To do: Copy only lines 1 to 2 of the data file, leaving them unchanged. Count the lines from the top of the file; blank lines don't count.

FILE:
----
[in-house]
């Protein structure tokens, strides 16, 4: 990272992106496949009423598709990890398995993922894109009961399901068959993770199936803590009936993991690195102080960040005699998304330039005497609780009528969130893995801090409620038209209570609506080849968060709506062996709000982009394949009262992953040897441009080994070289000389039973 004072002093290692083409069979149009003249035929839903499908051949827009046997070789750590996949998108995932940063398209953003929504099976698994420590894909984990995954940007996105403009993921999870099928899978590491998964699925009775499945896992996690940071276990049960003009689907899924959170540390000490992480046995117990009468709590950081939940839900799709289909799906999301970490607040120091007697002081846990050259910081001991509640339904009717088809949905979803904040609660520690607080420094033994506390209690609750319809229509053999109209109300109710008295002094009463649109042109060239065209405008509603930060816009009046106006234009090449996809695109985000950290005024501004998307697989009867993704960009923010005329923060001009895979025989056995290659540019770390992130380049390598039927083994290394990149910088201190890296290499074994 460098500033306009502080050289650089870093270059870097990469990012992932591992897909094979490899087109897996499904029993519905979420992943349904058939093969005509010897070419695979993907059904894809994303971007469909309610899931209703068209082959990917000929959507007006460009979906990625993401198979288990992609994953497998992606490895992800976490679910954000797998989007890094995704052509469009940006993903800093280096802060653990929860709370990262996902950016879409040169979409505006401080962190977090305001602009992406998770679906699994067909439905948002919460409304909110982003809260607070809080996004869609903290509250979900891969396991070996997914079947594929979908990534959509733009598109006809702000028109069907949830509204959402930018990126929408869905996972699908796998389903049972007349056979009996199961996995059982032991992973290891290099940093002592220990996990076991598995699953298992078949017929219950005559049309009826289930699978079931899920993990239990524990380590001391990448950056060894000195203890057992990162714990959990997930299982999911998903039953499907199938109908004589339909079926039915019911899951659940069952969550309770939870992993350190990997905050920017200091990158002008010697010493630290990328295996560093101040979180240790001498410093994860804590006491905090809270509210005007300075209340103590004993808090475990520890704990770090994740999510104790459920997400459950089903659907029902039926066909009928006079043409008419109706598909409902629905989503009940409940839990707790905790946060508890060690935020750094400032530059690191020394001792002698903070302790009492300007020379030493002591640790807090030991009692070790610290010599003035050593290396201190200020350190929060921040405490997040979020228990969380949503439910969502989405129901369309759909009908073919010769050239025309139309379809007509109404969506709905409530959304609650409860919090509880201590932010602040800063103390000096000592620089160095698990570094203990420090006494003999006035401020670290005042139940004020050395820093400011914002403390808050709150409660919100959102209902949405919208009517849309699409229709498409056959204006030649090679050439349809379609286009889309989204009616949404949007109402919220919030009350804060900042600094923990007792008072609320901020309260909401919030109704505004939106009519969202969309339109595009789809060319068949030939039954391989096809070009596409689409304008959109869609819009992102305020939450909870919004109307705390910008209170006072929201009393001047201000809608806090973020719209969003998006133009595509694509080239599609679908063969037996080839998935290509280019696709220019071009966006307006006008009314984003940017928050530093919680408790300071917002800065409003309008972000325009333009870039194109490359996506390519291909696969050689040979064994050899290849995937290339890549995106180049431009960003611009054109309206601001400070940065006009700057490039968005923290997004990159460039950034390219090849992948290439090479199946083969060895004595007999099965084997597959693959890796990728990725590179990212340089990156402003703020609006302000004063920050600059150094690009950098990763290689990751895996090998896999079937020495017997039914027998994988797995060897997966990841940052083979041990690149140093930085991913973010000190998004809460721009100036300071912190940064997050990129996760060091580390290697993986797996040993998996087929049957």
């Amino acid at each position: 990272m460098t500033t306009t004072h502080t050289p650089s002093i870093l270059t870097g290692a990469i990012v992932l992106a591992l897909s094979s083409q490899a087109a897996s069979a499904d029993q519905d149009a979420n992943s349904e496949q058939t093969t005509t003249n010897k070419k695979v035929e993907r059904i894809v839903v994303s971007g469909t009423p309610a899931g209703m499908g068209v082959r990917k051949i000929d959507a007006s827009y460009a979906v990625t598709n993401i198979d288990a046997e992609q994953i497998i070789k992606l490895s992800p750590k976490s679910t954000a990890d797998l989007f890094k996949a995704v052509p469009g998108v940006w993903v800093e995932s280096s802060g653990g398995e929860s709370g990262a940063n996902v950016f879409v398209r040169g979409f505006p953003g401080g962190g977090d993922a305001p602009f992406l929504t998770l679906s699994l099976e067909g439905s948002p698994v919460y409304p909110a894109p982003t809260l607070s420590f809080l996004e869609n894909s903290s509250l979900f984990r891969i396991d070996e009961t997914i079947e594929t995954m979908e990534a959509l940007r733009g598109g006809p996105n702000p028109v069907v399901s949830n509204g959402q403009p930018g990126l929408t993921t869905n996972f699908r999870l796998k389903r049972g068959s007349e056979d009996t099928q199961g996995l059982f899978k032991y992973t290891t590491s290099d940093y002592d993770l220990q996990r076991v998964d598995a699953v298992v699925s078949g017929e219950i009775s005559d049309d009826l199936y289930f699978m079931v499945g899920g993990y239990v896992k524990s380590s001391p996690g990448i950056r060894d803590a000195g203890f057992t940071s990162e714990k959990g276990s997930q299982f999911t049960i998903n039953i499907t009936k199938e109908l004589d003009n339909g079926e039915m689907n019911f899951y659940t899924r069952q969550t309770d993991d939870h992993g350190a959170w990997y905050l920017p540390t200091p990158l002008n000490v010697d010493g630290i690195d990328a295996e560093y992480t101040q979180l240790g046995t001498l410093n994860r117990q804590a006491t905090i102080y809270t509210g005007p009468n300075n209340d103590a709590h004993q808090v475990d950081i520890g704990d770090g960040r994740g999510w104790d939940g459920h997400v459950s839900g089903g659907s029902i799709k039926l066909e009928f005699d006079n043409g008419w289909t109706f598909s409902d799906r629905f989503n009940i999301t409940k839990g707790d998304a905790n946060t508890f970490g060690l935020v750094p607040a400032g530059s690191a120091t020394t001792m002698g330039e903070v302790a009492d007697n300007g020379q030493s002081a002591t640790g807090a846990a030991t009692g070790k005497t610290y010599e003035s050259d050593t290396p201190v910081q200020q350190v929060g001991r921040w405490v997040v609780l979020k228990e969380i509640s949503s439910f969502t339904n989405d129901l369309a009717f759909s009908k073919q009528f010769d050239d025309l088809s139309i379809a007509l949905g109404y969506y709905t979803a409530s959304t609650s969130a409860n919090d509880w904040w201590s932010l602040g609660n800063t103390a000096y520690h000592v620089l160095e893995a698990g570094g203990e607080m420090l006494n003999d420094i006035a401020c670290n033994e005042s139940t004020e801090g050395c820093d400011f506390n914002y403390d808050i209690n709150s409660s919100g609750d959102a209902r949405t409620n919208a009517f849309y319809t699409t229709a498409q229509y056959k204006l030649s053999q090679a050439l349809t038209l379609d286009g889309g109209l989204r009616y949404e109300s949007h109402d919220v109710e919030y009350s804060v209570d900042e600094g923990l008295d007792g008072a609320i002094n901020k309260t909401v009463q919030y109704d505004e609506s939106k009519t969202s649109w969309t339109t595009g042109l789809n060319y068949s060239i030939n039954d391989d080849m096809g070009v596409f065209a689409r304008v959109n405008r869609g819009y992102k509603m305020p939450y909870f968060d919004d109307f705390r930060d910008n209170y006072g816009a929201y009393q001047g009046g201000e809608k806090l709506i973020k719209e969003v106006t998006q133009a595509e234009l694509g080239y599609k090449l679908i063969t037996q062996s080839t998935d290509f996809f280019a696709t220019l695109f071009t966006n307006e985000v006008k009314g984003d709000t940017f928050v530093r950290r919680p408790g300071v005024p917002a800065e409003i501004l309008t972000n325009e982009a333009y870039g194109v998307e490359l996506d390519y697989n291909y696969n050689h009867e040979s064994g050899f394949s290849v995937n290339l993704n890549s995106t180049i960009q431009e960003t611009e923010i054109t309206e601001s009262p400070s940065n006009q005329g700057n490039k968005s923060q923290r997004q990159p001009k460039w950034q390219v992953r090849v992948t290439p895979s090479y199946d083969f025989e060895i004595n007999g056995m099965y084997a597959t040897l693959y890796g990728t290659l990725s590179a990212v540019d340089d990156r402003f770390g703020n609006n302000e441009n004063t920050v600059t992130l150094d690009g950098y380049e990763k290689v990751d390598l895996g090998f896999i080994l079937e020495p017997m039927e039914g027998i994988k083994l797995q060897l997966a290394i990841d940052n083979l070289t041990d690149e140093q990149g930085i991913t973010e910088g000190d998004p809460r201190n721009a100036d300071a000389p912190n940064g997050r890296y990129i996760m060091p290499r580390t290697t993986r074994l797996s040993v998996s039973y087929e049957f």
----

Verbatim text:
[in-house]
């Protein structure tokens, strides 16, 4: 990272992106496949009423598709990890398995993922894109009961399901068959993770199936803590009936993991690195102080960040005699998304330039005497609780009528969130893995801090409620038209209570609506080849968060709506062996709000982009394949009262992953040897441009080994070289000389039973 004072002093290692083409069979149009003249035929839903499908051949827009046997070789750590996949998108995932940063398209953003929504099976698994420590894909984990995954940007996105403009993921999870099928899978590491998964699925009775499945896992996690940071276990049960003009689907899924959170540390000490992480046995117990009468709590950081939940839900799709289909799906999301970490607040120091007697002081846990050259910081001991509640339904009717088809949905979803904040609660520690607080420094033994506390209690609750319809229509053999109209109300109710008295002094009463649109042109060239065209405008509603930060816009009046106006234009090449996809695109985000950290005024501004998307697989009867993704960009923010005329923060001009895979025989056995290659540019770390992130380049390598039927083994290394990149910088201190890296290499074994 460098500033306009502080050289650089870093270059870097990469990012992932591992897909094979490899087109897996499904029993519905979420992943349904058939093969005509010897070419695979993907059904894809994303971007469909309610899931209703068209082959990917000929959507007006460009979906990625993401198979288990992609994953497998992606490895992800976490679910954000797998989007890094995704052509469009940006993903800093280096802060653990929860709370990262996902950016879409040169979409505006401080962190977090305001602009992406998770679906699994067909439905948002919460409304909110982003809260607070809080996004869609903290509250979900891969396991070996997914079947594929979908990534959509733009598109006809702000028109069907949830509204959402930018990126929408869905996972699908796998389903049972007349056979009996199961996995059982032991992973290891290099940093002592220990996990076991598995699953298992078949017929219950005559049309009826289930699978079931899920993990239990524990380590001391990448950056060894000195203890057992990162714990959990997930299982999911998903039953499907199938109908004589339909079926039915019911899951659940069952969550309770939870992993350190990997905050920017200091990158002008010697010493630290990328295996560093101040979180240790001498410093994860804590006491905090809270509210005007300075209340103590004993808090475990520890704990770090994740999510104790459920997400459950089903659907029902039926066909009928006079043409008419109706598909409902629905989503009940409940839990707790905790946060508890060690935020750094400032530059690191020394001792002698903070302790009492300007020379030493002591640790807090030991009692070790610290010599003035050593290396201190200020350190929060921040405490997040979020228990969380949503439910969502989405129901369309759909009908073919010769050239025309139309379809007509109404969506709905409530959304609650409860919090509880201590932010602040800063103390000096000592620089160095698990570094203990420090006494003999006035401020670290005042139940004020050395820093400011914002403390808050709150409660919100959102209902949405919208009517849309699409229709498409056959204006030649090679050439349809379609286009889309989204009616949404949007109402919220919030009350804060900042600094923990007792008072609320901020309260909401919030109704505004939106009519969202969309339109595009789809060319068949030939039954391989096809070009596409689409304008959109869609819009992102305020939450909870919004109307705390910008209170006072929201009393001047201000809608806090973020719209969003998006133009595509694509080239599609679908063969037996080839998935290509280019696709220019071009966006307006006008009314984003940017928050530093919680408790300071917002800065409003309008972000325009333009870039194109490359996506390519291909696969050689040979064994050899290849995937290339890549995106180049431009960003611009054109309206601001400070940065006009700057490039968005923290997004990159460039950034390219090849992948290439090479199946083969060895004595007999099965084997597959693959890796990728990725590179990212340089990156402003703020609006302000004063920050600059150094690009950098990763290689990751895996090998896999079937020495017997039914027998994988797995060897997966990841940052083979041990690149140093930085991913973010000190998004809460721009100036300071912190940064997050990129996760060091580390290697993986797996040993998996087929049957």